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Old 09-20-2017, 06:36 PM
 
6,617 posts, read 3,746,469 times
Reputation: 13682
Quote:
Originally Posted by CatPeople View Post
Retired, million-dollar stock portfolio. At $50K in income from dividends a year, no subsidy, cheapest policy for 2018 looks to be $800 a month. Option 1: sell enough stocks to last a year, take tax lumps in 2017, keep 2018 dividends under $20K, get a $750 a month tax subsidy to pay for insurance.

I feel creepy that I can game the tax system by being able to move taxable income from year to year and pay next to nothing. When I was working, I couldn’t pull this stunt, so I paid plenty, including the Medicare surcharge in my one stock option glory year, so I do not feel that bad.

Any thoughts?
It's not a stunt. It's because people who are not yet eligible for Medicare could end up using their retirement account for medical premiums and care, and end up poor....and on Medicaid or otherwise reliant on the govt.

People are often not in control on when they retire. During the last recession, which was bad and long, a lot of older workers were laid off and not able to find employment for a long time, if ever. And those who did, did not earn nearly the wages they earned before. Retirement accounts were wiped out, aided by large ins. premiums and copays and deductibles and co-insurance.

It is intentional that you not use your retirement funds for medical at this time, unless you want to.

$1M is a nice retirement account...but if you live to 95, during which time there will be several recessions, it may not last as long as you think.

You didn't say if you are getting Social Security.

Obamacare is going away. And finding a doctor to accept it is difficult. I get it, and frankly, I have been unable to find a dr. to take it. It's thought of as Medicaid where I live.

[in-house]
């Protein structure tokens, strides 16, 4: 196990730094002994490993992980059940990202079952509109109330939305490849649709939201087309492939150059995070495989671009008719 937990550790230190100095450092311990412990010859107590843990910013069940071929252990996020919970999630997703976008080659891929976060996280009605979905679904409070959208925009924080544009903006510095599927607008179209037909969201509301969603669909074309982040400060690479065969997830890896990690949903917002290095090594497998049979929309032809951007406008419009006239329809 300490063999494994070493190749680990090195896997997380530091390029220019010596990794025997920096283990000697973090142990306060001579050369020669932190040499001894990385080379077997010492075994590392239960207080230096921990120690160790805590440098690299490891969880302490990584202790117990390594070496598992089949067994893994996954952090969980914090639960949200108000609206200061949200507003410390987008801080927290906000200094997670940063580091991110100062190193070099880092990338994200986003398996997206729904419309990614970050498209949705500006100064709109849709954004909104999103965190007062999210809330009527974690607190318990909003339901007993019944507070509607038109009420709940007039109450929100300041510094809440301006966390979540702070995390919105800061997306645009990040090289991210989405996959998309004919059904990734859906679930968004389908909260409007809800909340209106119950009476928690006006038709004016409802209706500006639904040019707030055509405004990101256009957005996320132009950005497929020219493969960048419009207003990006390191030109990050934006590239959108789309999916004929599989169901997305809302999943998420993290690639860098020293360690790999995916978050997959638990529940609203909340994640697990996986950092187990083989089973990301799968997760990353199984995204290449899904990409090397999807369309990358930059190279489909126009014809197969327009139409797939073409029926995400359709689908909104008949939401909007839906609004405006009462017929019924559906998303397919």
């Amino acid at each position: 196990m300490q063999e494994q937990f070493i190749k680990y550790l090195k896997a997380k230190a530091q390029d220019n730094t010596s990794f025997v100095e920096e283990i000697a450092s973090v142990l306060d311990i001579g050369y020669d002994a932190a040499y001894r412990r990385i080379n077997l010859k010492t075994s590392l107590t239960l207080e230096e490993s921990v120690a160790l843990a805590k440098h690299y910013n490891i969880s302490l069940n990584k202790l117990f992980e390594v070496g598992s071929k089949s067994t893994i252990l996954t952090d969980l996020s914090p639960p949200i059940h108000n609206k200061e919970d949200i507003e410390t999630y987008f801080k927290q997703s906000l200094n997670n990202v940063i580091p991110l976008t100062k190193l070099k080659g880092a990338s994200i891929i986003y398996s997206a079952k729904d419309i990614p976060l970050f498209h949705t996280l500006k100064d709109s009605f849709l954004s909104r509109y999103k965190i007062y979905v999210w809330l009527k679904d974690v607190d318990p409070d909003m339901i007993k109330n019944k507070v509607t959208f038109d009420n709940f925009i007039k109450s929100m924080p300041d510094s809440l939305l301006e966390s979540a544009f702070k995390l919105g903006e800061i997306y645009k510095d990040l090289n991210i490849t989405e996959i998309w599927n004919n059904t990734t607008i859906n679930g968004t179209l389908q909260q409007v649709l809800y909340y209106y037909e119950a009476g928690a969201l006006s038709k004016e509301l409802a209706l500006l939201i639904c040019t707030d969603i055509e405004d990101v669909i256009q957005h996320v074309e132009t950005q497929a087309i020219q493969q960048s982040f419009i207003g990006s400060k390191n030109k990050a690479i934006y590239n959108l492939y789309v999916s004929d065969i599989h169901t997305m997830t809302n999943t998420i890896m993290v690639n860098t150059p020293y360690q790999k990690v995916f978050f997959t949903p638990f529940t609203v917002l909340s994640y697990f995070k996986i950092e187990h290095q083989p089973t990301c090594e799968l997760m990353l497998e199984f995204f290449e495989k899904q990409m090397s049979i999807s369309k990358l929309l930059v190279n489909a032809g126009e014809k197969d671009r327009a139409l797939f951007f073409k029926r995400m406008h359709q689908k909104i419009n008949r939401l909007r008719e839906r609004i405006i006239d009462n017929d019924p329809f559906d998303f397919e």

I wouldn't get involved with it at this late stage. It has serious problems, is not good care, the drs that take it aren't the best (if you can find one), and will probably be an HMO (only HMOs are sold where I am).
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Old 09-20-2017, 07:00 PM
 
1,057 posts, read 515,228 times
Reputation: 1814
Quote:
Originally Posted by skycaller23 View Post
The amount of cash is irrelevant because that is not counted as income. Only my pension is counted as income to be taxed every other year.

Cash money is not taxable as income.

I could have $35K in pension and spend an additional $50K in cash but on my tax form only list $35K as my income.
Yes, agreed

As long as you have an everlasting cash buffer, you never have to worry about AGI. But doing that forever is foregoing asset appreciation. Whenever you have to replenish that cash buffer, income taxes might be involved.
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Old 09-20-2017, 07:47 PM
 
2,952 posts, read 1,637,878 times
Reputation: 5292
Quote:
Originally Posted by bpollen View Post

Obamacare is going away. And finding a doctor to accept it is difficult. I get it, and frankly, I have been unable to find a dr. to take it. It's thought of as Medicaid where I live.

I wouldn't get involved with it at this late stage. It has serious problems, is not good care, the drs that take it aren't the best (if you can find one), and will probably be an HMO (only HMOs are sold where I am).
Boy are you full of it. I will bet you have never bought health insurance and was an employee your whole life. Do you know you can buy a medicare supplement?

All the ACA insurance is not crap. you get what you pay for. I pay $919.00 per month(gold plan) for mine and have no issues getting a good doctor. Where do you live that you spew such BS.
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Old 09-20-2017, 08:28 PM
 
Location: S.W. Florida
2,206 posts, read 931,839 times
Reputation: 6228
If it feels that creepy to you, don't do it.